The paper also lends fresh empirical support to the notion that these factors can be emulated and distinguished by other governments and organizations (ie. deliberate policy-making or responses to market indicators) and can be distinguished from those which resulted from historical chance (ie. luck). Key public policy lessons and limitations of innovation policy were also discussed.

I'll summarize the conclusions of the paper as follows:

The emergence of an innovation economy requires proper alignment of key factors:

1. economic incentives,

2. access to financial capital,

3. skilled human capital, and

4. unrestricted access to information.

 

And here's a key point: "Over a 30 year period, Israel created or acquired these necessary building blocks through a combination of focused R&D policies, immigration dynamics, robust education and military training infrastructure, financial reforms, venture capital policy and cultural factors."

Further: "...intelligent policy-making in pursuit of strategic objectives and responses to market conditions combined to play a crucial role in combating market failures and promoting innovation. As a result, important lessons can be learned from the Israeli experience in acquiring each of the four required factors for building an innovation economy."

Israel created proper economic incentives for innovation by: 

  1. reducing the cost of capital through financial reforms and direct R&D support, leading to an increase in the expected value of innovation to inventors; 
  2. increasing the appropriability of inventions by strengthening local intellectual property protections and foreign reciprocity, effectively increasing the expected value of innovation to inventors; and 
  3. increasing the probability of success by providing resources for new entrepreneurs, further increasing the expected value of innovation to inventors.  

Israel developed adequate access to financial capital by:

  1. providing direct R&D grants to industry in a horizontal and neutral, market-led fashion in order to bridge the funding gap caused by information asymmetries, leading to the development of a critical mass of technological advancements and startups; and
  2. building a venture capital industry to provide growth capital and management expertise for startups which have reached the marketing/growth stage.

Israel acquired and developed sufficient human capital by: 

  1. building a large network of academic institutions that were responsive to industrial needs; 
  2. encouraging immigration of skilled engineers and scientists to increase the pool of qualified innovators (perhaps benefitting from a bit of historical luck);
  3. and facilitating an efficient military-civilian transfer of skills and know-how.

And finally, Israel provided adequate access to information by: 

  1. sponsoring knowledge intermediaries, conferences, consortiums between industry and academia, foreign participation in pre-competitive knowledge generation and comprehensive databases with shared information; and 
  2. facilitating an efficient military-civilian transfer of knowledge and technological progress.

 

6 Benefits of Commercial Real Estate as an Alternative Asset Class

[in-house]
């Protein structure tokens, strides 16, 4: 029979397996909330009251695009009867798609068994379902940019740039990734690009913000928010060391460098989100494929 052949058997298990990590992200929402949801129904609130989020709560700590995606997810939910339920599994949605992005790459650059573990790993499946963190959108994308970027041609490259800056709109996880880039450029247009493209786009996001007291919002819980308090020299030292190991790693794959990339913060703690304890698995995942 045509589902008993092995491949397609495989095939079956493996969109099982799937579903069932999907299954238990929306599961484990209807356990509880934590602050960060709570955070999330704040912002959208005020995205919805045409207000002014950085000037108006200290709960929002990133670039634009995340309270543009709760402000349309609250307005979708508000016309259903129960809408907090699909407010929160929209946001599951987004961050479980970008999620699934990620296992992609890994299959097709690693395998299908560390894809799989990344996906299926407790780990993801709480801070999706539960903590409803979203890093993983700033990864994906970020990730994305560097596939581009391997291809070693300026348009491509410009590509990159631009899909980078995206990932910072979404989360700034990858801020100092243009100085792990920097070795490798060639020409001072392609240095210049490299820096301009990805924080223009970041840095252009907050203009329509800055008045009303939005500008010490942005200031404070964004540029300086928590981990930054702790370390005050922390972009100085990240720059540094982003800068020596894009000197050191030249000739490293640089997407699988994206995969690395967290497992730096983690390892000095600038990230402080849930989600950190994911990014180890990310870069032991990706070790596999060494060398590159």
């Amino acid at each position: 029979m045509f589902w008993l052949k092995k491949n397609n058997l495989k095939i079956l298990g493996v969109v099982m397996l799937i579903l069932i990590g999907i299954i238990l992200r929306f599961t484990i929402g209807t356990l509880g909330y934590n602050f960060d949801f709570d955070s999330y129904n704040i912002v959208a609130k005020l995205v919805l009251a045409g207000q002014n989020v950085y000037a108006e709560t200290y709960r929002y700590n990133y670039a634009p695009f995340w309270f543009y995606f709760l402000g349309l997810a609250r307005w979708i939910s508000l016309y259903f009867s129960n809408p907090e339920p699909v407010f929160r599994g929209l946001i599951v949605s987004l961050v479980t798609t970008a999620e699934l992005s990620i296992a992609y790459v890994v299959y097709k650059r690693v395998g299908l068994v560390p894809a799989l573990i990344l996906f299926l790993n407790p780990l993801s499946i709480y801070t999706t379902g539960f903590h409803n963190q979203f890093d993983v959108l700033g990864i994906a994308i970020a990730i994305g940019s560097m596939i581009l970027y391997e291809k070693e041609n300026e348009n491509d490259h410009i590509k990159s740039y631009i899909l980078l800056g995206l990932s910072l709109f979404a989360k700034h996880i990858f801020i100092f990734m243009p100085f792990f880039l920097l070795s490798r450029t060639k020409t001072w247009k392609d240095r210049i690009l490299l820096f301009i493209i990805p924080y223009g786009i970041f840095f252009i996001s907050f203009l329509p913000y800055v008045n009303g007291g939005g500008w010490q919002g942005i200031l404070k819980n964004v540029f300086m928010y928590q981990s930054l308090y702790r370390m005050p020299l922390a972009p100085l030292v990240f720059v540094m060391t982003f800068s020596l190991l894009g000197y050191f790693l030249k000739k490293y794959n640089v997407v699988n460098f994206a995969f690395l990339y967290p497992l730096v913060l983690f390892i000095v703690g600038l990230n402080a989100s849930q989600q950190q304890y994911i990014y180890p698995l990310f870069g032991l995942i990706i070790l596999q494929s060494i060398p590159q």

With traditional capital markets trying the patience of investors, and savers being penalized by historically low interest rates designed to help recapitalize bank balance sheets, I often get questions about the role of commercial real estate as an alternative asset class for investors. Here, then, are 6 reasons to consider adding commercial real estate to your portfolio:

1. Non-correlation to stock and bond markets

Non-correlation simply refers to the fact that real estate does not fluctuate in value in tandem with stock and bond markets. True, bond yield movements (an inverse relationship to price) can impact real estate prices as they provide benchmarks for bank lending rates. However, there is not a 1:1 correlation to those markets and this is where commercial real estate can provide enhanced diversification as an alternative asset class. It can provide a hedge against declining asset prices and represents a longer term "support" to capital values.

2. Income

Businesses and retail tenants can generate income for you from leases. After operational expenses and the mortgage are paid, there hopefully is residual cash flow to you, the owner.

3. Depreciation

Depreciation represents a tax write-off of some or all of your income which reduces your overall income tax burden.

4. Equity Growth

As your mortgage balance is reduced, this represents an accumulation of equity for you. The tenants in your property pay down your loan for you.

5. Appreciation

Overall appreciation of your property occurs as rental income goes up, as the market assigns a highler value to your property income and as the value of the land goes up. Particularly in an inflationary environment, commercial property can provide an excellent hedge as rental income will rise with inflation.

6. Leverage

Although bank credit is tough to access in today's market, traditionally leverage means you can borrow a substantial amount of your purchase price to buy the property. Leverage allows you to control a large property for a small percentage of the value. For example, if you buy a property for $4, you may borrow $3 and add $1 of your own. If the value of the property goes up to $5 (a 25% increase,) and you sell it, $3 goes to the bank and $2 goes to you. That's a 100% rate of return to you on a 25% increase in value of the underlying property. That's a very simplistic example...but you get the point!